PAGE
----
1. Forced Love Interest: I FUCKING hate this trope.  If the MC finds the guy obnoxious her family and friends shouldn’t push him on her.  Period.  This trope annoys me across genres.  I hate how the heroine is suppose to fall in love with douchiness and change her supposed high strong ways.  It just doesn’t work for me.  This is a personal preference thing, so if you like it you might be able to handle it better than me.
  2. The Big Reveal: The Obnoxious Hero of course explains the heroine her destiny.  I hate how dependent it is on the Douche Hero.  I long for a book where this is not the case.
  3. Info Dumping: Enough Said.  It’s even worse in this one since the book is written in first person and the entire book shifts for a chapter or so.

As you can see it’s pretty easy to see why I DNF’d it.  If you don’t hate two the tropes that I listed you might be able to finish the book.  Hell, you might like it. I however can’t tolerate this sort of shit so I threw it in the giveaway box.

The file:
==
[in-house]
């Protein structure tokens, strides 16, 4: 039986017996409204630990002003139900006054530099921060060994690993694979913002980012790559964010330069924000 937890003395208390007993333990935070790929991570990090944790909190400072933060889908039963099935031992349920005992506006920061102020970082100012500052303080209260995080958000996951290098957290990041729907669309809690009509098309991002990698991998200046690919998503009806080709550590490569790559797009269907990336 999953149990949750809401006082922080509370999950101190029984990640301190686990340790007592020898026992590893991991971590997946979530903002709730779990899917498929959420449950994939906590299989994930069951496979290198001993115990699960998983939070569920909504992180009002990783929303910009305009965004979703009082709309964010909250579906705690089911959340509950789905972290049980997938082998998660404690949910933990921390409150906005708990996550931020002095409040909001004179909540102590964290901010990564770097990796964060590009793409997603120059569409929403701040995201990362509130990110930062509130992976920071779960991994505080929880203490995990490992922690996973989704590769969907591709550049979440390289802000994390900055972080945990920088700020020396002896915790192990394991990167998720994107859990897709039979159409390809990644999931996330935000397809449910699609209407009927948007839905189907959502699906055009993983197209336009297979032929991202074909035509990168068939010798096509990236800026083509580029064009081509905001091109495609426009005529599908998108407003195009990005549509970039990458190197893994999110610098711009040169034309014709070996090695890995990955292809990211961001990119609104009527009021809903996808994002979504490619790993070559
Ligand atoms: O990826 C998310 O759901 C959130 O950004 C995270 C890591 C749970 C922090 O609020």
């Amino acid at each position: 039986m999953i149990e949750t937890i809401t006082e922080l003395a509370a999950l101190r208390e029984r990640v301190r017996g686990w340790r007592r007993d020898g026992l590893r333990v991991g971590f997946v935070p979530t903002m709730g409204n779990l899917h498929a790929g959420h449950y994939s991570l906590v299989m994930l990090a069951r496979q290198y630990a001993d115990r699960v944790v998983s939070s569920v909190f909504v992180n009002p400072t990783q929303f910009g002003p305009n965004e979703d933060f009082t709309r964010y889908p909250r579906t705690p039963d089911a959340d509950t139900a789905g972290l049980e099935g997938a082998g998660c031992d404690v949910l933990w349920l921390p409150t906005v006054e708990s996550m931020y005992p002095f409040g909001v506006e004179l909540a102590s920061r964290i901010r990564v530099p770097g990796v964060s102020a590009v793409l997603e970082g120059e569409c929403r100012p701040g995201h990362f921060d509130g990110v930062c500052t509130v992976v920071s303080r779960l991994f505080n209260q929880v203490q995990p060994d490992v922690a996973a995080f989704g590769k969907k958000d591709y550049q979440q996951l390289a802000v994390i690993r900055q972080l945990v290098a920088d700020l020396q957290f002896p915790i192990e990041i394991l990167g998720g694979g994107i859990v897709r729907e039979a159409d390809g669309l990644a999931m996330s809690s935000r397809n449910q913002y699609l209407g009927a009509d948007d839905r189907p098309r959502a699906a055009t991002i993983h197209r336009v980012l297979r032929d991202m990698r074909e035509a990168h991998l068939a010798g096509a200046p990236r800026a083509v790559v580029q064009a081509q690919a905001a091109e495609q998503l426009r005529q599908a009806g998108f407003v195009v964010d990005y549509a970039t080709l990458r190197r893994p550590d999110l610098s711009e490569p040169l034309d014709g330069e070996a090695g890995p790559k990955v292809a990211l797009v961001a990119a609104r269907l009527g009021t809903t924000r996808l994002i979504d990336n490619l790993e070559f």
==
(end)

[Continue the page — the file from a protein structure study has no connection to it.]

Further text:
Admittedly, it’s a shame.  There were a lot of things about this book that I should like.  However, at the end of the day the book and I just did not mehs.

Overall Rating: DNF


Evil Ending: The Flame Never Dies by Rachel Vincent

One spark will rise.

Nina Kane was born to be an exorcist. And since uncovering the horrifying truth—that the war against demons is far from over—seventeen-year-old Nina and her pregnant younger sister, Mellie, have been on the run, incinerating the remains of the demon horde as they go.

In the badlands, Nina, Mellie, and Finn, the fugitive and rogue exorcist who saved her life, find allies in a group of freedom fighters. They also face a new threat: Pandemonia, a city full of demons. But this fresh new hell is the least of Nina’s worries. The well of souls ran dry more than a century ago, drained by the demons secretly living among humans, and without a donor soul, Mellie’s child will die within hours of its birth.

Nina isn’t about to let that happen…even if it means she has to make the ultimate sacrifice. 

Source: GoodReads

The Stars Never Rise was a surprise read for me in 2o15.   But I really shouldn’t be that surprised.  Every Rachel Vincent book I’ve read has been solid for the most part (grant it, up till that point I only read one).  So after I read it and saw that there was a sequel.  I hit the pre-order button and then sort of forgot about it until it showed up in my PO box a  few weeks ago.